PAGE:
Garyn Angel, CEO of MagicalButter.com, an American company that has seen the global market leave the U.S. in the dust, adds that from an economic perspective, “As cannabis legalization moves forward globally, we are leaving a huge market opportunity on the table here in the U.S.— there are billions of dollars to be made in research, innovation, cultivation, product development and retail sales.” He claims, “By reclassifying cannabis, the U.S. could potentially capture millions in tax revenue, bolstering our economy and encouraging funding of scientific innovation in the process. Every day that we aren’t working to lead the charge in this new “green rush,” we risk being left behind as the global market grows more sophisticated.”In June, Canada became the second nation in the world after Uruguay (first G7 nation) to fully legalize cannabis. The result has been global surges in stocks and private sector deals with pharmaceutical companies such as Novartis to research and distribute medical marijuana.In addition to sales and tax revenue being left on the table, the U.S. is also trailing when it comes to R&D, as well as intellectual property (IP). Countries like China and Israel, where federal funds are appropriated for cannabis research, are seeing vigorous innovations that could shift the entire global market for pain relief within the world’s aging population alone. Not to mention medical breakthroughs for rare and chronic diseases across the life span. China, which has become the world’s powerhouse in research, holds more than half of the world’s 600 cannabis-related patents. And Israel currently has more than 110 clinical trials involving cannabis.The DEA Is In The WayThe U.S. Drug Enforcement Administration (DEA) classifies drugs, substances, and certain chemicals used to make drugs into five distinct categories or “schedules” depending upon the drug’s acceptable medical use and the drug’s abuse or dependency potential. According to the website, “The abuse rate is a determinate factor in the scheduling of the drug; for example, Schedule I drugs have a high potential for abuse and the potential to create severe psychological and/or physical dependence. As the drug schedule changes– Schedule II, Schedule III, etc., so does the abuse potential– Schedule V drugs represents the least potential for abuse.”Schedule I drugs, substances and chemicals–like marijuana– are defined as drugs with no currently accepted medical use. Further, they are considered to have a very high potential for abuse. In comparison to marijuana, other drugs in this category are heroin, lacid diethylamide (LSD), 3, 4-methylenedioxymethamphetamine (ecstasy), methaqualone and peyote. Which begs the question how the FDA can have already approved cannabis for medical use, and yet the chemical stays with the likes of LSD and heroin.Moreover, Schedule II drugs (which are considered less dangerous and less addictive) include the likes of substances that many cannabinoid compounds could prevent individuals from becoming addicted to, such as hydrocodone (Vicodin), cocaine, methamphetamine, methadone, oxycodone (OxyContin), fentanyl, Adderall and Ritalin. Making it hard to believe that even a federal agency classifies marijuana as meaningfully more dangerous than meth.However, in recent months, the DEA has released a Final Order rescheduling FDA-approved cannabis-derived Cannabidiol (CBD) with no more than 0.1% THC under Schedule V. The decision came after pressure from both the FDA and HHS, but has since gone in circles between the agencies.But the biggest step forward might be taken with the passage of the 2018 Farm Bill. Buried in the 1,000-plus-page document (Section 7415) are removal of hemp from the Controlled Substance Act (CSA), and redefining how extracts, cannabinoids and derivates of CBD can be legal. Despite this progress, many regulatory questions remain unanswered, and the growing, selling, purchasing and research associated with various components of plants will come under much scrutiny in coming months.https://www.forbes.com/sites/nicolefisher/2019/01/07/surgeon-general-believes-its-high-time-for-marijuana-reclassification/#354506645686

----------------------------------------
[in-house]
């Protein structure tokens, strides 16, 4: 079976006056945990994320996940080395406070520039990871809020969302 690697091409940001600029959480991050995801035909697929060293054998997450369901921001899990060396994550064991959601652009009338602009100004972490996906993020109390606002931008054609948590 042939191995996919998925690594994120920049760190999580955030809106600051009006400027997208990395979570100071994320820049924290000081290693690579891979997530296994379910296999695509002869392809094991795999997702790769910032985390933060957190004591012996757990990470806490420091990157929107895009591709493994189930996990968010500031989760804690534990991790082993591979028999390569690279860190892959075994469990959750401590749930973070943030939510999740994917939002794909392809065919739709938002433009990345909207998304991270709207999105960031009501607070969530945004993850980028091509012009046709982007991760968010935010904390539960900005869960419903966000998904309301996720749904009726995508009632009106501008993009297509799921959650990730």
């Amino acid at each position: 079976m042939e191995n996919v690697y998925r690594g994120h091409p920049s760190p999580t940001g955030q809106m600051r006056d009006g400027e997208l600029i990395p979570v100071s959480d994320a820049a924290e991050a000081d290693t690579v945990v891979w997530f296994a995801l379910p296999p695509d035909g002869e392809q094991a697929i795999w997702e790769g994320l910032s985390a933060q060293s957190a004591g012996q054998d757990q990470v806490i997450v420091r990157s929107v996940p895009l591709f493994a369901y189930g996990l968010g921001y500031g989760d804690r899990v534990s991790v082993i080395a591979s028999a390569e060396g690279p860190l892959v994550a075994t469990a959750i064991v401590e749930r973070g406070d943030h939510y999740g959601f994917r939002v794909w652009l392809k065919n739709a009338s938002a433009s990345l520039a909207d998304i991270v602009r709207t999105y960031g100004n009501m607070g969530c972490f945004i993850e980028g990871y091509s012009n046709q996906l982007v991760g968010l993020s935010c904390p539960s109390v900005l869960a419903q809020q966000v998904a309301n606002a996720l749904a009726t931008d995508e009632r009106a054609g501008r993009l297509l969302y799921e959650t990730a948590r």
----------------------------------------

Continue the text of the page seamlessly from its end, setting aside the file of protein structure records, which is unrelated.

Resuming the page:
The cannabis community could learn sooner than later just how enthusiastic the 116th Congress is about changing the marijuana laws in this country. A piece of legislation submitted last week designed to legalize marijuana nationwide like alcohol could be the document that shows advocates just how serious Capitol Hill is about ending prohibition once and for all. There is also a distinct possibility the bill will go down in history like a flaming piece of legislative hype, a waste of paper the same as other wildly-hyped cannabis proposals of the past. Every Congress needs one of those, right?